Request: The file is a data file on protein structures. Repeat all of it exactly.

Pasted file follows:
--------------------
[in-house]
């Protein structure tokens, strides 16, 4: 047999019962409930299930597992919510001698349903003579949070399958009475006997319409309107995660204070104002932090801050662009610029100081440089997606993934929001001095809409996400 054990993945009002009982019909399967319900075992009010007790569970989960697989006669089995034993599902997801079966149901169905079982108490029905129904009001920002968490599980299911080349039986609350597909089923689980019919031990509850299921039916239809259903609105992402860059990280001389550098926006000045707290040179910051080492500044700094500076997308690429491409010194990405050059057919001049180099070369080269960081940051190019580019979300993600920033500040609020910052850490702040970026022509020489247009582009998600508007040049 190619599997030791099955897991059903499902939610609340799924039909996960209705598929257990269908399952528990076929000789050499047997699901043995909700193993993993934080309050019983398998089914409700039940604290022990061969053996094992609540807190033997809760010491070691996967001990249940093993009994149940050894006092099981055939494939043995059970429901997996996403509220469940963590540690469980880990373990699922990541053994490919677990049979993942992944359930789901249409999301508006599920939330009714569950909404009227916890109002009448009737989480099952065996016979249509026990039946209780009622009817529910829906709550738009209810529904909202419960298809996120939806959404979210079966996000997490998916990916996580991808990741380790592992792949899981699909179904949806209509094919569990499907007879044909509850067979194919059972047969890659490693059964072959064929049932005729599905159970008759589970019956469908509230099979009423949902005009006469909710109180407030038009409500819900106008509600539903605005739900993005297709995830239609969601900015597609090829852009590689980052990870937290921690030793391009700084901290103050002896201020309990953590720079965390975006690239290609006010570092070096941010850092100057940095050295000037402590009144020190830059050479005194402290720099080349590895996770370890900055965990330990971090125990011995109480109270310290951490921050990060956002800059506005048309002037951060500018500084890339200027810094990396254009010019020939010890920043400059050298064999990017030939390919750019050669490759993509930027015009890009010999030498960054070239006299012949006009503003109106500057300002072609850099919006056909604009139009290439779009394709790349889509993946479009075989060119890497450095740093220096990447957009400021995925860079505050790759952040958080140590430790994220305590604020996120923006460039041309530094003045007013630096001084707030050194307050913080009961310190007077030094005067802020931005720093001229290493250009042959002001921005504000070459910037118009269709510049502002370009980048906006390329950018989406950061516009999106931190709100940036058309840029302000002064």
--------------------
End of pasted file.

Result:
[in-house]
């Protein structure tokens, strides 16, 4: 047999019962409930299930597992919510001698349903003579949070399958009475006997319409309107995660204070104002932090801050662009610029100081440089997606993934929001001095809409996400 054990993945009002009982019909399967319900075992009010007790569970989960697989006669089995034993599902997801079966149901169905079982108490029905129904009001920002968490599980299911080349039986609350597909089923689980019919031990509850299921039916239809259903609105992402860059990280001389550098926006000045707290040179910051080492500044700094500076997308690429491409010194990405050059057919001049180099070369080269960081940051190019580019979300993600920033500040609020910052850490702040970026022509020489247009582009998600508007040049 190619599997030791099955897991059903499902939610609340799924039909996960209705598929257990269908399952528990076929000789050499047997699901043995909700193993993993934080309050019983398998089914409700039940604290022990061969053996094992609540807190033997809760010491070691996967001990249940093993009994149940050894006092099981055939494939043995059970429901997996996403509220469940963590540690469980880990373990699922990541053994490919677990049979993942992944359930789901249409999301508006599920939330009714569950909404009227916890109002009448009737989480099952065996016979249509026990039946209780009622009817529910829906709550738009209810529904909202419960298809996120939806959404979210079966996000997490998916990916996580991808990741380790592992792949899981699909179904949806209509094919569990499907007879044909509850067979194919059972047969890659490693059964072959064929049932005729599905159970008759589970019956469908509230099979009423949902005009006469909710109180407030038009409500819900106008509600539903605005739900993005297709995830239609969601900015597609090829852009590689980052990870937290921690030793391009700084901290103050002896201020309990953590720079965390975006690239290609006010570092070096941010850092100057940095050295000037402590009144020190830059050479005194402290720099080349590895996770370890900055965990330990971090125990011995109480109270310290951490921050990060956002800059506005048309002037951060500018500084890339200027810094990396254009010019020939010890920043400059050298064999990017030939390919750019050669490759993509930027015009890009010999030498960054070239006299012949006009503003109106500057300002072609850099919006056909604009139009290439779009394709790349889509993946479009075989060119890497450095740093220096990447957009400021995925860079505050790759952040958080140590430790994220305590604020996120923006460039041309530094003045007013630096001084707030050194307050913080009961310190007077030094005067802020931005720093001229290493250009042959002001921005504000070459910037118009269709510049502002370009980048906006390329950018989406950061516009999106931190709100940036058309840029302000002064």